5. Evangelists’ love and passion is in winning people. That’s their thing and their devotion. Wonderful.  But it shouldn’t–should it?– be foisted on the rest of us as if it were the final word in discipleship or obedience.

At the smell of coffee

We Christians, especially us evangelicals, are very keen on programmes and courses. It sort-of suits our desire to package things. And we all of us like to receive pre-packaged things, whether it’s a ready meal or story. Life would be impossible without them, especially the Western consumer lifestyle.

I can’t help feeling something has been lost though.  This is God we are packaging, the Ultimately Unpackable. I suppose it’s good to always have something in the freezer that you can bring out when necessary, a gospel ready-meal, systematically covering the basics of Christian truth. A reader myself, I like a book, even though it’s a packaged summary, because it’s at least a start. (I’ve even written one for just that purpose.)

But the danger with a power-point-type presentation of the gospel is like every other power-point you’ve ever seen, it passes through the mind without ever being internalized. All the boxes are ticked, you’ve had the training, but in another way none of the boxes have been ticked. 

Jesus told stories which were totally incomplete accounts of the gospel. He probably had many reasons for this (not being stoned to death in a religious hothouse might have been one). But his stories are like the smell of coffee. They set you off on a hunt for the source.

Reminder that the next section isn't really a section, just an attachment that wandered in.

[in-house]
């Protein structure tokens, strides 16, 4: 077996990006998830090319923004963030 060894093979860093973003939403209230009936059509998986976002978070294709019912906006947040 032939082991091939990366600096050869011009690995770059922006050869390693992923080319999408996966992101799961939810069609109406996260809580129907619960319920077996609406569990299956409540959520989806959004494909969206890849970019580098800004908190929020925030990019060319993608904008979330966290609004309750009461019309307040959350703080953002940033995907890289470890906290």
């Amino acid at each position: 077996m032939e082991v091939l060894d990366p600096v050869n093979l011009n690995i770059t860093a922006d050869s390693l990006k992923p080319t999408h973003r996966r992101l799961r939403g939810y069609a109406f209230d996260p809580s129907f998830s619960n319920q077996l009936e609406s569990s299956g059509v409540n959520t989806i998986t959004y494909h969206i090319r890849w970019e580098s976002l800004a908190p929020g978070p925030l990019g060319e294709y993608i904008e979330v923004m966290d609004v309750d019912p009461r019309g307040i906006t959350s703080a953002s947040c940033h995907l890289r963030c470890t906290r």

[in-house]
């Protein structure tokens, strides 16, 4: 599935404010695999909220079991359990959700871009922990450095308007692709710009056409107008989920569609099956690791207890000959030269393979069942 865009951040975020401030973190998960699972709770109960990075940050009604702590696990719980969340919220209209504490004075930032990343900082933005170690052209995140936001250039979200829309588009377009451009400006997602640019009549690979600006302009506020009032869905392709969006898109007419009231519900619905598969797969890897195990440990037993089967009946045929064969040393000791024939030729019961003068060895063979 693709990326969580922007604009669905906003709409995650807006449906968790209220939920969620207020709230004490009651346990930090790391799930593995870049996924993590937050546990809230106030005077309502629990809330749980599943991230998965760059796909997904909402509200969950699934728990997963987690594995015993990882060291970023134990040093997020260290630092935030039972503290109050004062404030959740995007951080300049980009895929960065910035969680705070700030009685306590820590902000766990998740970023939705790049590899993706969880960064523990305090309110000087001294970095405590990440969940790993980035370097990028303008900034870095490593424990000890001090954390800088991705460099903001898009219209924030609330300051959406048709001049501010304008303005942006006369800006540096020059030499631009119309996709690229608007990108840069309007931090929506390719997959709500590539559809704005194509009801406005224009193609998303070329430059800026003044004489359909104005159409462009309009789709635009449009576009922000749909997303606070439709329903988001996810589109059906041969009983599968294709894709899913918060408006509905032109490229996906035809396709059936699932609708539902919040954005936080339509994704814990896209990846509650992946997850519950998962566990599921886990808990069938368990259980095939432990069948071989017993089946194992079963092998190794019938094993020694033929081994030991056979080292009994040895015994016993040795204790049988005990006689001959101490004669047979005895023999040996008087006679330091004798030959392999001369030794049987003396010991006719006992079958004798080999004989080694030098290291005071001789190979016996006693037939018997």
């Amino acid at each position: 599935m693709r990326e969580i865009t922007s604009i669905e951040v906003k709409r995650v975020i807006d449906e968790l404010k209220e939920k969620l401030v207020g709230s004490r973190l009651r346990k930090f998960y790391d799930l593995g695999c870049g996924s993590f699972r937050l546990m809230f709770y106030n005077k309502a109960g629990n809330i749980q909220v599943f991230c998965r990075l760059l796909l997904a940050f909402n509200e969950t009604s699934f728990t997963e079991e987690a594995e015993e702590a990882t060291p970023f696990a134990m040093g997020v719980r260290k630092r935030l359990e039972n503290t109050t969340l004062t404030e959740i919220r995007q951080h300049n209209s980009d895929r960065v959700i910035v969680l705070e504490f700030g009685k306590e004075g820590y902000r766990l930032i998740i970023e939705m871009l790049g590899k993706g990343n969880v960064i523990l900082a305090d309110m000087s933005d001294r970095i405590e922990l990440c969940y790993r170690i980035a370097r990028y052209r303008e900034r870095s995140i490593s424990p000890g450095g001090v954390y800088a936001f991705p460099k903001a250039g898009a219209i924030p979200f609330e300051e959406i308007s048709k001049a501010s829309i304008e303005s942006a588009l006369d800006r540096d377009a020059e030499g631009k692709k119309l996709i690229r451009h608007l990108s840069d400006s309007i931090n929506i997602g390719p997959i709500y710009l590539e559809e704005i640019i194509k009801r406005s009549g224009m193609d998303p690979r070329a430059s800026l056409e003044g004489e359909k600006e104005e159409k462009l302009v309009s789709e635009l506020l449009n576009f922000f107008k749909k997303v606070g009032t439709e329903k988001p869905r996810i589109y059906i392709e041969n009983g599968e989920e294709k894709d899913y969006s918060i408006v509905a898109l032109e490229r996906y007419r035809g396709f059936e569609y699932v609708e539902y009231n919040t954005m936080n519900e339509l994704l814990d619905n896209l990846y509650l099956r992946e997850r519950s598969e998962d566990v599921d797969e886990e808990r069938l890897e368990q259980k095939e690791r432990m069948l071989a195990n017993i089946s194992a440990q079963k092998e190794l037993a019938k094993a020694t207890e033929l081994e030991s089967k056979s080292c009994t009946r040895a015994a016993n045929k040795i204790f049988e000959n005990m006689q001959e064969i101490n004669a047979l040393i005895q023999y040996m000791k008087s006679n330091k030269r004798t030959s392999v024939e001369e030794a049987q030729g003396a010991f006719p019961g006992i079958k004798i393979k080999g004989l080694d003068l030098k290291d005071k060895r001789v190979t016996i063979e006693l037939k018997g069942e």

Life is Short. Enjoy ur Coffee.

Does our love for the pre-packaged make us compartmentalized in  our thinking? Identikit in our practice? Unnatural in our growth? Interesting.

Faith in the workplace: four pointers

Our worklife is another area that we can think of as something to do with Kingdom of God. (As I blogged here.) So:

  1. It’s about devotion to Christ. Work, like the rest of life, is something in the end that we do in front of an audience of One. That leads to the extra-mile contributions.
  2. It’s now and not yet. Some stuff at work will never be put right until the end of everything. But we can make a difference today.